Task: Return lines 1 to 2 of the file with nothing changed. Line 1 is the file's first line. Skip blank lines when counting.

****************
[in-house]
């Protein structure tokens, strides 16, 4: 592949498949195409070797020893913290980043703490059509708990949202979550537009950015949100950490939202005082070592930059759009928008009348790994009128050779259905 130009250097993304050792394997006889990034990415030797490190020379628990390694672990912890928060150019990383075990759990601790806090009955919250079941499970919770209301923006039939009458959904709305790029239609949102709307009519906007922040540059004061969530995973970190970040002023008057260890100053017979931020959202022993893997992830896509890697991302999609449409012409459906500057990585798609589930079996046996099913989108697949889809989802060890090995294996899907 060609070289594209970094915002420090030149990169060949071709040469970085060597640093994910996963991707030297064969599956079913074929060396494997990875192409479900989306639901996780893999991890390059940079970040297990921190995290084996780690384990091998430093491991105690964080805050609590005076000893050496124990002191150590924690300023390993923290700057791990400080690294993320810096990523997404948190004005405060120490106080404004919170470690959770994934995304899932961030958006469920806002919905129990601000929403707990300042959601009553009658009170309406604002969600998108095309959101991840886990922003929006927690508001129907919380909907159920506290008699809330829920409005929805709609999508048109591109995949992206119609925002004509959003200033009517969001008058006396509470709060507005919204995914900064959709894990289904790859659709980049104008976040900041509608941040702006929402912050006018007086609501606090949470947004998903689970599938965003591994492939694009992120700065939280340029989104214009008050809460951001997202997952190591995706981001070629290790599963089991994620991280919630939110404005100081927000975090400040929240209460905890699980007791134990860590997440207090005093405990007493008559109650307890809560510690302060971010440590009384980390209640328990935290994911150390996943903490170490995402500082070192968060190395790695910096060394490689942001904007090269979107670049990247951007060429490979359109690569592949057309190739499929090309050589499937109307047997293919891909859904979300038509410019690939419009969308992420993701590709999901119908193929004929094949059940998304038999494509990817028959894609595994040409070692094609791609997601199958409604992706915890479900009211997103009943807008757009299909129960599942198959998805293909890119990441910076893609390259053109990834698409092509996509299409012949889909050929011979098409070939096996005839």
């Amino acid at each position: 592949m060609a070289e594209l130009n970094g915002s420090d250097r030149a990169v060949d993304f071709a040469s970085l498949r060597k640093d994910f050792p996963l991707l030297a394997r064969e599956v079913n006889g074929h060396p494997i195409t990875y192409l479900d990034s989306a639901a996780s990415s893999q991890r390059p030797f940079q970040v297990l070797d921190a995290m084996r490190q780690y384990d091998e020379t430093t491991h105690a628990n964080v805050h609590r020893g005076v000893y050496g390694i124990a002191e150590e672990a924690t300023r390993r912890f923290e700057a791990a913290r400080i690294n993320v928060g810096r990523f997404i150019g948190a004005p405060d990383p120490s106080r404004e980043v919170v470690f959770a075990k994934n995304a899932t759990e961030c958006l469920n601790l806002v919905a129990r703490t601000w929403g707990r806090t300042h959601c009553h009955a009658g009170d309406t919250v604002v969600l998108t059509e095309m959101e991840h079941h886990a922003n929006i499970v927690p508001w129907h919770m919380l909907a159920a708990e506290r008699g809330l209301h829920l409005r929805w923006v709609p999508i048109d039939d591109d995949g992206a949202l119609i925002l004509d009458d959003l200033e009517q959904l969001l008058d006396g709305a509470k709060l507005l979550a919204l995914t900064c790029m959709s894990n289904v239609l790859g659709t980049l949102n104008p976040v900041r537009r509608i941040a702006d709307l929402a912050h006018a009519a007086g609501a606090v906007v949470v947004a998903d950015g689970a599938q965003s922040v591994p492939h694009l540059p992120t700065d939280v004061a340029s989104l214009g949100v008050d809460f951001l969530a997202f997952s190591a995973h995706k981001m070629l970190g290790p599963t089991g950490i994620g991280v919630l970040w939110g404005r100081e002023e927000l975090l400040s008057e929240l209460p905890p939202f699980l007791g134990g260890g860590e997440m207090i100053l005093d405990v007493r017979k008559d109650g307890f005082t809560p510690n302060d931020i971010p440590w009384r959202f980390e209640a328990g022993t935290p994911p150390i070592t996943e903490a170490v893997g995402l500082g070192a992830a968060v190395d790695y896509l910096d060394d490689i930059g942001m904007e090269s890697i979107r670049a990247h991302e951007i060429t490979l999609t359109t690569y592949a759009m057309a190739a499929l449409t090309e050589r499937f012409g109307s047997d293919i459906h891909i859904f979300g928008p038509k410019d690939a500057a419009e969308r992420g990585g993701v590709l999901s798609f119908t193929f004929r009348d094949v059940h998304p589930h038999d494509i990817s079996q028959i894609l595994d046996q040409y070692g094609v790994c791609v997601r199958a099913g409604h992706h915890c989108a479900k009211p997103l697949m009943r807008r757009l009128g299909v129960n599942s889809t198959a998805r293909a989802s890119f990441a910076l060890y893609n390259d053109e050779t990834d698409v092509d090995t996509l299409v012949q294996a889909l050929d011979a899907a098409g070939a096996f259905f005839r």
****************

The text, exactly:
[in-house]
């Protein structure tokens, strides 16, 4: 592949498949195409070797020893913290980043703490059509708990949202979550537009950015949100950490939202005082070592930059759009928008009348790994009128050779259905 130009250097993304050792394997006889990034990415030797490190020379628990390694672990912890928060150019990383075990759990601790806090009955919250079941499970919770209301923006039939009458959904709305790029239609949102709307009519906007922040540059004061969530995973970190970040002023008057260890100053017979931020959202022993893997992830896509890697991302999609449409012409459906500057990585798609589930079996046996099913989108697949889809989802060890090995294996899907 060609070289594209970094915002420090030149990169060949071709040469970085060597640093994910996963991707030297064969599956079913074929060396494997990875192409479900989306639901996780893999991890390059940079970040297990921190995290084996780690384990091998430093491991105690964080805050609590005076000893050496124990002191150590924690300023390993923290700057791990400080690294993320810096990523997404948190004005405060120490106080404004919170470690959770994934995304899932961030958006469920806002919905129990601000929403707990300042959601009553009658009170309406604002969600998108095309959101991840886990922003929006927690508001129907919380909907159920506290008699809330829920409005929805709609999508048109591109995949992206119609925002004509959003200033009517969001008058006396509470709060507005919204995914900064959709894990289904790859659709980049104008976040900041509608941040702006929402912050006018007086609501606090949470947004998903689970599938965003591994492939694009992120700065939280340029989104214009008050809460951001997202997952190591995706981001070629290790599963089991994620991280919630939110404005100081927000975090400040929240209460905890699980007791134990860590997440207090005093405990007493008559109650307890809560510690302060971010440590009384980390209640328990935290994911150390996943903490170490995402500082070192968060190395790695910096060394490689942001904007090269979107670049990247951007060429490979359109690569592949057309190739499929090309050589499937109307047997293919891909859904979300038509410019690939419009969308992420993701590709999901119908193929004929094949059940998304038999494509990817028959894609595994040409070692094609791609997601199958409604992706915890479900009211997103009943807008757009299909129960599942198959998805293909890119990441910076893609390259053109990834698409092509996509299409012949889909050929011979098409070939096996005839």